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Director Of National Intelligence Admits FISA Amendments Act Has Been Abused

Tech Dirt files this story under Congress-Will-Ignore-It-Anyway. Wired has covered it too, but if anyone is to be credited with breaking the story, it should be Senator Ron Wyden.

surveillance of smartphonesWyden has been pestering the Executive Branch for details about how the remarkable spy powers of the FISA Amendments Act are being used, focusing his efforts especially on the ways that the FISA Amendments Act is being used against Americans and other constitutionally-protected people within U.S. borders. For a long time, the Executive Branch simply refused to provide the information he requested, proving that the Congress really doesn’t have effective oversight over the surveillance scheme of the FISA Amendments Act.

Now, finally, the Executive Branch has given Senator Wyden a tiny nugget of insight into what’s being done with the spying powers of the FISA Amendments Act. This nugget doesn’t tell us much, but what it tells us doesn’t look good.

In a letter sent to Senator Wyden by the Office of the Director of National Intelligence, the spy chief admits that the FISA court, a secretive body with no public transparency, whose members are not known and whose very legal theories are classified top secret, has ruled some of the spying attempted by the Executive Branch to be in violation of the Fourth Amendment to the Constitution’s ban on unreasonable search and seizure.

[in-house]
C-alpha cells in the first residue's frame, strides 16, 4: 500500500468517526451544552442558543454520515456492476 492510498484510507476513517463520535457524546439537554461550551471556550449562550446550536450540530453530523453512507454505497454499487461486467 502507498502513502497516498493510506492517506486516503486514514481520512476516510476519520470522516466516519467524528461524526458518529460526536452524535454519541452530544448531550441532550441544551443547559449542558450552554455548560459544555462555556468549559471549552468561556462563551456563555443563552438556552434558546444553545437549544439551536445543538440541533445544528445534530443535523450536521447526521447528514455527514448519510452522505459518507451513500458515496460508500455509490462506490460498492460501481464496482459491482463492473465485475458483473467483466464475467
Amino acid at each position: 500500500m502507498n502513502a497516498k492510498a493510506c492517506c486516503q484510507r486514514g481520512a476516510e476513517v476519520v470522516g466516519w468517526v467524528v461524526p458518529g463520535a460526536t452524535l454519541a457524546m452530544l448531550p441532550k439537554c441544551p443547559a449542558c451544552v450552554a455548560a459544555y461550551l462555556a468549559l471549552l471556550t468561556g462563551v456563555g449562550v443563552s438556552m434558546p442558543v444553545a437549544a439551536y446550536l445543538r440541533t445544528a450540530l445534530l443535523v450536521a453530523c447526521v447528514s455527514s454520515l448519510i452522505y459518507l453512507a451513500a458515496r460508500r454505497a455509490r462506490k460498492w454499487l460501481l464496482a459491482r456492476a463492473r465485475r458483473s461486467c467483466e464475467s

How many times has this happened? The Director of National Intelligence refused to get specific, merely stating that unconstitutional surveillance plans have been identified at least once… in other words… more than zero times. It could be a million times. It could be twenty. We just don’t know.

This refusal by the Executive Branch to be honest with the American people, even just about the number of times that our own government has conducted unreasonable searches and seizures against us, is especially disturbing given the scope of the FISA Amendments Act. The legislation retroactively legalized an illegal and unconstitutional electronic surveillance dragnet that grabs data from private cell phone calls, email, gps devices, financial transactions, and other online activity – all without a search warrant.

The Executive Branch has a history of lying to the public about the extent of spying going on in relation to the FISA Amendments Act. For a long while, the White House denied that the surveillance program existed at all. So, when the Director of National Intelligence finally admits that there’s some surveillance going on under the FISA Amendments Act that’s unconstitutional, but refuses to specify how much of it is taking place, we have good reason to fear the worst.

That fear, in itself, is a serious threat to our democracy. The fact that many people realize that they have good reason to suspect that, at any moment, U.S. government spy agencies may be looking at their online activity, creates an impulse of self-censorship. Americans are limiting their political speech online because of the justifiable fear that their words are being searched and stored by their government.

Right now, there are two bills – one in the House and one in the Senate – that would extend the extraordinary electronic spying powers of the FISA Amendments Act for 5 more years. These bills contain no reforms at all.

Take Action Today – Call the congressional switchboard at (202) 224-3121 and ask to be connected to your U.S. senators and your U.S. representative. Leave a message at their offices asking for a vote against any legislation that reauthorizes the FISA Amendments Act.

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